Every now and again I come across some article arguing that tracking your macros is not a good way to diet. Most of the time, these arguments don’t have much of grounding in… well, any kind of evidence, but I thought I’d take a few minutes to put my two cents in. I’m going to explain why I like tracking, and then address a couple of the most recurrent arguments against it.
I’d like to preface this by saying that I do track my macros; I use Avatar Nutrition (which I’ll review in full at some point) to set my daily goals, and MyFitnessPal to track my intake. Neither system is perfect, but the total effort on my part is pretty low, and it largely allows me to both take control of what I’m doing, and get on with my life. I don’t think that everyone should be tracking, and I don’t think that everyone who tracks, should track all the time. Whether one should track or not depends on one’s own circumstances, relationship with food and so on.
Note that I am not a dietician, a nutritionist, a doctor, and I’m barely even a coach. I’m mostly just a guy who knows a thing or two about science and likes numbers. Take any advice you get from random people on the internet with a huge grain of scepticism.
Why Tracking is (sometimes) Useful
I think that tracking your food intake is one of the most useful things that you can do to take control of your own body. At some stage, almost everyone (especially people who are interested in powerlifting enough to be reading this blog) will want to change either their body weight or the way their body looks; it’s a totally normal and (mostly) healthy thing to do. One of the reasons that tracking is good for this is that is has a built-in adjustment mechanism.
Let me explain. There are literally dozens of ways one could create the caloric deficit required in order to lose weight. Someone who doesn’t really know what they’re doing might start with running twice a week without adjusting their diet at all, another might cut out alcohol, yet another might start WeightWatchers, the Slow-Carb Diet, paleo, or anything else. The problem with most of these methods is that if you don’t understand how it works, and it stops working, then you’re back to square one. This is part of the reason that people can end up in a continuous loop of “lose a little weight -> plateau -> get frustrated -> regain weight -> get motivated -> lose a little weight”.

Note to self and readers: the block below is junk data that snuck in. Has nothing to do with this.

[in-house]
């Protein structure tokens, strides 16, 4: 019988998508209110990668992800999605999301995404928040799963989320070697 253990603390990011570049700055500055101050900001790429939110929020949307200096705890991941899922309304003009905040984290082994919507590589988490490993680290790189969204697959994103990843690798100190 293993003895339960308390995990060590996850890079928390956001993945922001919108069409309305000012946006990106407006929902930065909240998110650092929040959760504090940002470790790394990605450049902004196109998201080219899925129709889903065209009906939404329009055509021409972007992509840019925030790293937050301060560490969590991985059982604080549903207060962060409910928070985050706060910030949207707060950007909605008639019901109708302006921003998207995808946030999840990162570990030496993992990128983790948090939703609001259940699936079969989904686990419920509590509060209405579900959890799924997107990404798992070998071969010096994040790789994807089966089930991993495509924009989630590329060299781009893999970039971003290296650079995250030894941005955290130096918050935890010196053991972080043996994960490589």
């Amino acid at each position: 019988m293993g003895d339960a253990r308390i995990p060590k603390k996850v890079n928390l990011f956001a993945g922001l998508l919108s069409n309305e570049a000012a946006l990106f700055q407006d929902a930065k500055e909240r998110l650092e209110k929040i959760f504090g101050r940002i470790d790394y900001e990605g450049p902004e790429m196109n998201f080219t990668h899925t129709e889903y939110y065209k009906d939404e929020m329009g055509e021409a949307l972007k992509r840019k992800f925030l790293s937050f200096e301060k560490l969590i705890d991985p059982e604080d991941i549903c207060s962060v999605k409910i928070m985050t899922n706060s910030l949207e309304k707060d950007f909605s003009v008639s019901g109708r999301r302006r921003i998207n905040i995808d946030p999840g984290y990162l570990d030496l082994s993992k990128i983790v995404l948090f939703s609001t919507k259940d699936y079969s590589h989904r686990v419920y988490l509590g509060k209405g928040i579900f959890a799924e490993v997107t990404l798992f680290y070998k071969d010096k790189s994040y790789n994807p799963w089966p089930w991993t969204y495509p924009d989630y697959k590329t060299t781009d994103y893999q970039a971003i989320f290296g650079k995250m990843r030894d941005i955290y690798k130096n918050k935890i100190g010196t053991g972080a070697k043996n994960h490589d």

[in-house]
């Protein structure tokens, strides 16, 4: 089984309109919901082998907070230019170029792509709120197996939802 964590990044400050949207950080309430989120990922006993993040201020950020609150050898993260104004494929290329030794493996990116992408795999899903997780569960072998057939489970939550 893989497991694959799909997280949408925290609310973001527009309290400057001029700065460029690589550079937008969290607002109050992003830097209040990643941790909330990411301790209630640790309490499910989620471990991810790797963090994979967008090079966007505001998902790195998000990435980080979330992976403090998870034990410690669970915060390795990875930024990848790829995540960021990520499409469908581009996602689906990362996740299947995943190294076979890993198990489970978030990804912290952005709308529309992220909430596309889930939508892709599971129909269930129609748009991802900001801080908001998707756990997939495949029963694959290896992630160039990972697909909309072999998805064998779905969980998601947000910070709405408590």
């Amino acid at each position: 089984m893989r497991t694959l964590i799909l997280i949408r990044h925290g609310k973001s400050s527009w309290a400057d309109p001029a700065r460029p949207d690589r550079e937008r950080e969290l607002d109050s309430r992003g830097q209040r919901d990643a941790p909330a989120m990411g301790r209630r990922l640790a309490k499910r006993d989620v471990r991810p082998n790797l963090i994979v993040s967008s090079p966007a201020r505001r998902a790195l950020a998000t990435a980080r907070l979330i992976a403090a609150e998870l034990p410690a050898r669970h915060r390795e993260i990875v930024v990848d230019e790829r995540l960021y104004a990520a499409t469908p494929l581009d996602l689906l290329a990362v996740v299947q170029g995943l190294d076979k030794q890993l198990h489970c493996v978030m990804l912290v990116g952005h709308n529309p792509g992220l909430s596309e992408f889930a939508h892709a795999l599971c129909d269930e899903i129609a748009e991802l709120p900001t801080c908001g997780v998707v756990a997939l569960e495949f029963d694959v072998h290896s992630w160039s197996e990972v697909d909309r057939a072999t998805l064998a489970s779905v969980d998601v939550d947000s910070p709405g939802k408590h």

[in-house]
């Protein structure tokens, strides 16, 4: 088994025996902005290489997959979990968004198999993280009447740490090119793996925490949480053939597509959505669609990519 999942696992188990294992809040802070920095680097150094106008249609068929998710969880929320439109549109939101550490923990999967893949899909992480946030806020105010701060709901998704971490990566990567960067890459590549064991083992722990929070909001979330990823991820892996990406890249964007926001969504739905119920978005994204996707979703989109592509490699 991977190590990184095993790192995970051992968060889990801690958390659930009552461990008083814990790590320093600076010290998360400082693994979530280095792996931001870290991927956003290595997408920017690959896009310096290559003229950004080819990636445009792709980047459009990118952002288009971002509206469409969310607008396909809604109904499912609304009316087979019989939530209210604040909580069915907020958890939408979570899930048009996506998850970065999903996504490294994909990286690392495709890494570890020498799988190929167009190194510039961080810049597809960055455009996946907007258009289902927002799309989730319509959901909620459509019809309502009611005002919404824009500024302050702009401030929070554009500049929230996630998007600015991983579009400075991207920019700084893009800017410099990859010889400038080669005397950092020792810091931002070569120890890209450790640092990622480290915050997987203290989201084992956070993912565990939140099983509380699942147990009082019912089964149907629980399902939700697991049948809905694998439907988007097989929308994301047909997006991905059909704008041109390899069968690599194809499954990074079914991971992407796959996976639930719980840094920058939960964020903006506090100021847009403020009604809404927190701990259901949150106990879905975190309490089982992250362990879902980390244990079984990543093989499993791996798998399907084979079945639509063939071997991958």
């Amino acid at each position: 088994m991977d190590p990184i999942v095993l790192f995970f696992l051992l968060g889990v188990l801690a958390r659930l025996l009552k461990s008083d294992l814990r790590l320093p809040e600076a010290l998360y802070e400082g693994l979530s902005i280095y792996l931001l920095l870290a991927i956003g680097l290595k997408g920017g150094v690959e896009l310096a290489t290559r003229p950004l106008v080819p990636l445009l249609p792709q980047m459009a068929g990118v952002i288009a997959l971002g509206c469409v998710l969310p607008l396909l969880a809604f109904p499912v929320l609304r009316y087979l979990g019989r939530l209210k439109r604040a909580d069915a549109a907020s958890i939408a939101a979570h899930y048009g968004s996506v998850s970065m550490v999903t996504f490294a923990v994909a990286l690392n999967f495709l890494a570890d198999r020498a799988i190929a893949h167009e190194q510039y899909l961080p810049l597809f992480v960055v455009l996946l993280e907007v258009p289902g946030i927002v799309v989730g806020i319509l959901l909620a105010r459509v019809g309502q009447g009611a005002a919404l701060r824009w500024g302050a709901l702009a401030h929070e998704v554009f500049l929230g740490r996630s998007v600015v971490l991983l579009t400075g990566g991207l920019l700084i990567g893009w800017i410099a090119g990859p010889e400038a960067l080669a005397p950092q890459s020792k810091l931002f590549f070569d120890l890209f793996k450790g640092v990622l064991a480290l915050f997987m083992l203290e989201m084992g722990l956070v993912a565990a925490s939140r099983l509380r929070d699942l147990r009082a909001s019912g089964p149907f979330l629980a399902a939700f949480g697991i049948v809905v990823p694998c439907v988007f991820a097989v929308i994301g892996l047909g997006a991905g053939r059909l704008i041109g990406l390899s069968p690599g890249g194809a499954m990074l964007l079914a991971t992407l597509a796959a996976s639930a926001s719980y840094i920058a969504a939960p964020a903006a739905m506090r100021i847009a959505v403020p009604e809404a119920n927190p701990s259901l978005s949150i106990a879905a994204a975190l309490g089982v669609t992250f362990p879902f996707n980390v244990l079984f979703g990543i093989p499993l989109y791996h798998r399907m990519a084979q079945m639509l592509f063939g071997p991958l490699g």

Tracking macros can provide a way to break the loop. Understanding how your weight works takes away the mysticism of dieting and allows you to control if yourself. You’re losing weight and don’t want to? Bump up your calories a little. You’re losing weight, but not as fast as you’d like? Cut your calories a little. (WeightWatchers actually gives you something similar, and it’s one of the reasons that I quite like it, as far as organised dieting goes.)
I think there are a lot of psychological benefits to tracking your macros as well. Some diets will make you feel guilty for wanting to eat the “wrong foods” or will prevent you from going out with your friends because the Mexican place down the road doesn’t serve steamed chicken breasts on broccoli. Sure, it can take a little forethought, but it is liberating to essentially be able to eat what you want.
There are some caveats about IIFYM. The first one, I’m going to illustrate using a diagram I
stole borrowed from Renaissance Periodization (if you haven’t, check out their blog and books, they’ve got some of the best evidence-based information around.)
This diagram shows the different components of your diet and their relative contribution to your body composition change and/or performance. By far, the largest two are calorie balance and macronutrients, which purely eating foods which fit your macros will nail. These two don’t tell the whole story, though, only about 80%. There are still some small gains to be had by hitting your nutrient timing, food composition, and supplementation (assuming, of course, you’re actually complying with your diet.)
What this means, in real terms, is that if you made up all of your macros just by eating different types of ice-cream, you would be leaving some gains on the table, versus eating a diet which includes a variety of fruits and vegetables, a couple of different protein sources, and healthy fats. You would also be leaving a little on the table if you didn’t space your protein intake out throughout the day, or only ate fats peri-workout.